And this is why we should admire the G-20 protestors.  While we may not agree with their political philosophies, we must respect their defiance of the state and their courage to resist.  Let us hope that events do not deteriorate to where we must all demonstrate such courage rather than comply with the demands of the state – American riot police and SWAT teams are unlikely to show the restraint of their British cousins in uniform.

 

American Protest Movements

 

Largely, American protest movements have been ineffective.  For all the hot air coming from the Lou Dobbs and Glenn Becks of the world, where is the action?  Where is the tax protest?  If your average anonymous citizen ceases to comply with the confiscatory tax regime set forth by the state, his assets are confiscated, his wages garnished and, ultimately, he is imprisoned.  If a major public figure takes such action and provokes the wrath of the state, everyone takes notice.  Others may join in.  A movement may be started.  Where are our elites today, other than blowing hot air on the nightly news?  I will take such men seriously when they put their own money –and their own freedom- where their mouth is.

 

What made our revolution singularly unique is that it was not the result of a riot of the masses, nor was it the well-planned and carefully managed act of some behind-the-scenes vanguard.  Our Founding Fathers were the elites of their time – educated, land-owning, productive – and they had everything to lose.  The Crown (behind which stood the Bank of England) would have gladly bought their silence and their compliance, and indeed did purchase such compliance from many others.  Yet our Founding Fathers pledged their “lives, fortunes and sacred honor” to a cause that was bigger than themselves and set forth a unique free state where men could govern themselves and own their destiny, where sacred rights were recognized rather than ‘granted’ by the state and where the state was forcibly limited in size and scope by an active, proud, free and well-armed populace.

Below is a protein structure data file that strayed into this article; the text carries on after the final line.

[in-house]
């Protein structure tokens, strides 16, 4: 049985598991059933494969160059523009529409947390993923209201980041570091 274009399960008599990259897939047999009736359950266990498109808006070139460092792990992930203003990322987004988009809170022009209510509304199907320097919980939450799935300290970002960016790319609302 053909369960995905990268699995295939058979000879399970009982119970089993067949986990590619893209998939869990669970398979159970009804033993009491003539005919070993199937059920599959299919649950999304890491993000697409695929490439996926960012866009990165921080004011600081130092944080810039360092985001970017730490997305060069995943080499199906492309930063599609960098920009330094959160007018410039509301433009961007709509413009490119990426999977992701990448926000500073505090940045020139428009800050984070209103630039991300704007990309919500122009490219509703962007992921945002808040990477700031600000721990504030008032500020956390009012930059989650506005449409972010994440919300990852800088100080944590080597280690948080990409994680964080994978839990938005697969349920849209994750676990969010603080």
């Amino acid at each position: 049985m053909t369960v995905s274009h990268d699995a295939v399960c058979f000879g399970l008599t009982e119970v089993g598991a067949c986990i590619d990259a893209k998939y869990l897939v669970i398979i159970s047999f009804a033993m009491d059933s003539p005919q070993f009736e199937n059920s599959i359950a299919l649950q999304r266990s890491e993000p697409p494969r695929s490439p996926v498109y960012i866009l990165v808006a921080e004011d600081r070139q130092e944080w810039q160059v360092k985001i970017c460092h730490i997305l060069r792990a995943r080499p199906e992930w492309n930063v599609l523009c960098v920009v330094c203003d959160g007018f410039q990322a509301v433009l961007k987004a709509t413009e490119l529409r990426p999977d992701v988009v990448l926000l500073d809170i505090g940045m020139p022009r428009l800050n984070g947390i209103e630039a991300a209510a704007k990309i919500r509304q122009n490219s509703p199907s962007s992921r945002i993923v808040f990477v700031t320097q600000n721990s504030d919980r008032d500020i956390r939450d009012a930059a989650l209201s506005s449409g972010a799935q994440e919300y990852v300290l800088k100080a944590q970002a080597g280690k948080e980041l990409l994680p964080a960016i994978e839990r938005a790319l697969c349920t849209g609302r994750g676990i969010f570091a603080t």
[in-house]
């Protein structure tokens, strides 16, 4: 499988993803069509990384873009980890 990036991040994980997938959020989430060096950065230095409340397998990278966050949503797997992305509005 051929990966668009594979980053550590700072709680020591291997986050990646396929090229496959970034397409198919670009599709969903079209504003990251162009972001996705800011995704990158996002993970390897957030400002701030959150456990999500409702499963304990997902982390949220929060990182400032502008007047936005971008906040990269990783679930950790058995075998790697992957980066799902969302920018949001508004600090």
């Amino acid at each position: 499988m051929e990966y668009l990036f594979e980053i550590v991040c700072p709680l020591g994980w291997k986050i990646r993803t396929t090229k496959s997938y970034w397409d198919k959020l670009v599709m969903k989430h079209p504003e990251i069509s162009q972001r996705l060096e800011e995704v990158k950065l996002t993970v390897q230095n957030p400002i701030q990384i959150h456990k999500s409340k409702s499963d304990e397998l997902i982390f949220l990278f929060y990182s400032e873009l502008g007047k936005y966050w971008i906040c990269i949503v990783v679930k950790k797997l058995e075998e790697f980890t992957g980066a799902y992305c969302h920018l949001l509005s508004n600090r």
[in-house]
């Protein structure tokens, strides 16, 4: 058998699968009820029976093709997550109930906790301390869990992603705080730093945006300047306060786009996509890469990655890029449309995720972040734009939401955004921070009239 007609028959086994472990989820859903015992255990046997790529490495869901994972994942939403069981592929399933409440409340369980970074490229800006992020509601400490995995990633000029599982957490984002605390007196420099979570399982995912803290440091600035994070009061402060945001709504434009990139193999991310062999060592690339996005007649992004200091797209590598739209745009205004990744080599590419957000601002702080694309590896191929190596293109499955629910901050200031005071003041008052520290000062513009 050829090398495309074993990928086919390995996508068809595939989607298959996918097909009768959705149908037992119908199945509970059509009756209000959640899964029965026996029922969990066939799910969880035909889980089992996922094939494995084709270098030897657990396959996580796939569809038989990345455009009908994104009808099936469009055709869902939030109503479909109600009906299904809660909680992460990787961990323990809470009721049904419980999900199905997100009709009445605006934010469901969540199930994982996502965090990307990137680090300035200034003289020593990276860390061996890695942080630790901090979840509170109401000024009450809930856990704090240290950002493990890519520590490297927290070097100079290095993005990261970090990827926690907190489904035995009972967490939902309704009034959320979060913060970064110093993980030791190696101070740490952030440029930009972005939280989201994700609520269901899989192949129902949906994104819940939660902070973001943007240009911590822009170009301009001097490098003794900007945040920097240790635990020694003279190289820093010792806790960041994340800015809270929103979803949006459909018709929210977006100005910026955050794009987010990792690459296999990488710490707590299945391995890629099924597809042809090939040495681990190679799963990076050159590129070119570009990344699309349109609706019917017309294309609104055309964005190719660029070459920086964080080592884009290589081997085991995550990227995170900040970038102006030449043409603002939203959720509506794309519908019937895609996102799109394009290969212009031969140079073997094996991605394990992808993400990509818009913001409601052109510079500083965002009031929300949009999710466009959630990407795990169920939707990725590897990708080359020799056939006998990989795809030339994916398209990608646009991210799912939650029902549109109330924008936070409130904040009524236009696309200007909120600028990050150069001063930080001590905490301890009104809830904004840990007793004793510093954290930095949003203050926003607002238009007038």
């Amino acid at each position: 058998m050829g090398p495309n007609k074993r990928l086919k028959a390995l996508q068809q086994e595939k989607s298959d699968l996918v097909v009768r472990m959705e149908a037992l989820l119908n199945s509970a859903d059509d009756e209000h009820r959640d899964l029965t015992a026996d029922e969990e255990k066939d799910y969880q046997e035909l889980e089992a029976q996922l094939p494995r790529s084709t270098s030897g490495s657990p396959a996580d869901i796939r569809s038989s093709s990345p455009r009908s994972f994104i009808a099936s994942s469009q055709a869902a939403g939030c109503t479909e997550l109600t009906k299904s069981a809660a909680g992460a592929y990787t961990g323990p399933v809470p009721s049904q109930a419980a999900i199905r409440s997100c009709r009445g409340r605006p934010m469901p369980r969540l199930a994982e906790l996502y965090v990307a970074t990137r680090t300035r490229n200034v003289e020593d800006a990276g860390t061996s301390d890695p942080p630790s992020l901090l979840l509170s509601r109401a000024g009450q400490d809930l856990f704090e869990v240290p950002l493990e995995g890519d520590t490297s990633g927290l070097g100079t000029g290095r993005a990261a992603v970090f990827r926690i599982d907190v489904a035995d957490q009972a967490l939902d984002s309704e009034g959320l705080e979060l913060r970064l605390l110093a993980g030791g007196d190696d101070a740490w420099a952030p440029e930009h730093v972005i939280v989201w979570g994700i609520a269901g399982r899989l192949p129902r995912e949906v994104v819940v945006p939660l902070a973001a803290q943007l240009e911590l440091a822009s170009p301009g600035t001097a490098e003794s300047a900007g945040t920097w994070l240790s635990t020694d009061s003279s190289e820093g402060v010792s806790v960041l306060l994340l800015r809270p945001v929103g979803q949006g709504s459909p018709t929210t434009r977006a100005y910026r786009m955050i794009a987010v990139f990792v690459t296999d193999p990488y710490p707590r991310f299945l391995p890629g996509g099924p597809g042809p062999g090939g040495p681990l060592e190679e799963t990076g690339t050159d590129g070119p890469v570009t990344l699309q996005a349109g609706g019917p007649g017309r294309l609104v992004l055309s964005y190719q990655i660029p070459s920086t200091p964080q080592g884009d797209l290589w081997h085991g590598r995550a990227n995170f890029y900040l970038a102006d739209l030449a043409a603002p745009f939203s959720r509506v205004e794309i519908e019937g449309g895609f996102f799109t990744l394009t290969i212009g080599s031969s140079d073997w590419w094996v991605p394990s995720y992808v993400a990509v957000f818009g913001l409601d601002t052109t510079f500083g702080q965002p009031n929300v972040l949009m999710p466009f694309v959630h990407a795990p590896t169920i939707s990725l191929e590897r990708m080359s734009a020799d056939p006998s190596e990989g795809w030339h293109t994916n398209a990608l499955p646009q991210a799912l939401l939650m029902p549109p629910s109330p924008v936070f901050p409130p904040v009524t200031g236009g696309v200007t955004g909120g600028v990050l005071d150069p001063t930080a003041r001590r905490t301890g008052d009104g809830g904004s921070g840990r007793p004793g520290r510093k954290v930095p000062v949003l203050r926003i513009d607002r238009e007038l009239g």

Today we lack such leaders and, sadly, we lack such a populace.

 

Instead we have elites fearful of what they may lose and hanging on to what they have.  We have a populace that embraces the state rather than fearing it, a populace unable to live independently of the state and its apparatus and a populace unwilling to take the responsibility of true self-government where the individual human being is raised back to his rightful place above and beyond the reach of the state.  And finally we have a police that is highly militarized and grows further and further detached from the citizens they police.  We have a police force that is a Law Enforcement Agency first and a protector of the people second.  We have a police culture that fosters and insular, ‘us vs. them’ attitude and one that is trained to carry out orders as dictated by the state – not to question such orders and the effect they may have on the life, liberty or happiness of a free people.

 

And so I salute the protestors, though I may not agree with their political philosophy.  They are the true heroes in the slowly unfolding battle between state and man.  I can only hope the citizenry utilizes what little leverage it has left over the state to halt the morphing of our free society into a corporatist police state while those levers still exist.  As for our ‘elites’, well, I fear we are on our own this time.